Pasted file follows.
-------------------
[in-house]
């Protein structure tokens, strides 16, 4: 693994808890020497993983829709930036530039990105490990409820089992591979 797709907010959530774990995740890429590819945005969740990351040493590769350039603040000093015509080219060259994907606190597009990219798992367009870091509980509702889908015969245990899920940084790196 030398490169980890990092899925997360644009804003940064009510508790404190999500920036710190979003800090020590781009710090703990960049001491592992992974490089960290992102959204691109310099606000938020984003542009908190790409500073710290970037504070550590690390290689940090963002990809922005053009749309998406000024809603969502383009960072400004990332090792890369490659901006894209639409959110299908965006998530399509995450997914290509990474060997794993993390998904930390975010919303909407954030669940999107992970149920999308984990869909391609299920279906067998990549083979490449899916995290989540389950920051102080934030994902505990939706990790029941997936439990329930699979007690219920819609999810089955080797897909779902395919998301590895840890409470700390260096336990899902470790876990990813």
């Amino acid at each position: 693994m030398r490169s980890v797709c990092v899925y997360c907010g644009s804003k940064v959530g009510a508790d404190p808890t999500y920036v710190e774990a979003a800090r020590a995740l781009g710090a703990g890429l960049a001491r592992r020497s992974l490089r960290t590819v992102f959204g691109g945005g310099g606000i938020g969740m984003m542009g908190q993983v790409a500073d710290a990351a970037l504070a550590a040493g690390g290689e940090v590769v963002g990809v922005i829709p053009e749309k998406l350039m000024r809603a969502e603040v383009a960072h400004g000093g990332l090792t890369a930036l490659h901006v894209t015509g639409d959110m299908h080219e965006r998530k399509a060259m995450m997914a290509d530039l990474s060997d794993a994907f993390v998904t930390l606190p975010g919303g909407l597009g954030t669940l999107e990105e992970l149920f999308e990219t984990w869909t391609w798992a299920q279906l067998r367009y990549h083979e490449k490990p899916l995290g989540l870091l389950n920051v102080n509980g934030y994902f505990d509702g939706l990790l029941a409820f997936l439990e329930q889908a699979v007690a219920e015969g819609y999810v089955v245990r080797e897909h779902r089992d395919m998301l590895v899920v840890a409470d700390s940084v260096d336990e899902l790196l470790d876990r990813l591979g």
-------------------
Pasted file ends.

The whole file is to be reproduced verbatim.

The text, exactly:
[in-house]
């Protein structure tokens, strides 16, 4: 693994808890020497993983829709930036530039990105490990409820089992591979 797709907010959530774990995740890429590819945005969740990351040493590769350039603040000093015509080219060259994907606190597009990219798992367009870091509980509702889908015969245990899920940084790196 030398490169980890990092899925997360644009804003940064009510508790404190999500920036710190979003800090020590781009710090703990960049001491592992992974490089960290992102959204691109310099606000938020984003542009908190790409500073710290970037504070550590690390290689940090963002990809922005053009749309998406000024809603969502383009960072400004990332090792890369490659901006894209639409959110299908965006998530399509995450997914290509990474060997794993993390998904930390975010919303909407954030669940999107992970149920999308984990869909391609299920279906067998990549083979490449899916995290989540389950920051102080934030994902505990939706990790029941997936439990329930699979007690219920819609999810089955080797897909779902395919998301590895840890409470700390260096336990899902470790876990990813």
């Amino acid at each position: 693994m030398r490169s980890v797709c990092v899925y997360c907010g644009s804003k940064v959530g009510a508790d404190p808890t999500y920036v710190e774990a979003a800090r020590a995740l781009g710090a703990g890429l960049a001491r592992r020497s992974l490089r960290t590819v992102f959204g691109g945005g310099g606000i938020g969740m984003m542009g908190q993983v790409a500073d710290a990351a970037l504070a550590a040493g690390g290689e940090v590769v963002g990809v922005i829709p053009e749309k998406l350039m000024r809603a969502e603040v383009a960072h400004g000093g990332l090792t890369a930036l490659h901006v894209t015509g639409d959110m299908h080219e965006r998530k399509a060259m995450m997914a290509d530039l990474s060997d794993a994907f993390v998904t930390l606190p975010g919303g909407l597009g954030t669940l999107e990105e992970l149920f999308e990219t984990w869909t391609w798992a299920q279906l067998r367009y990549h083979e490449k490990p899916l995290g989540l870091l389950n920051v102080n509980g934030y994902f505990d509702g939706l990790l029941a409820f997936l439990e329930q889908a699979v007690a219920e015969g819609y999810v089955v245990r080797e897909h779902r089992d395919m998301l590895v899920v840890a409470d700390s940084v260096d336990e899902l790196l470790d876990r990813l591979g």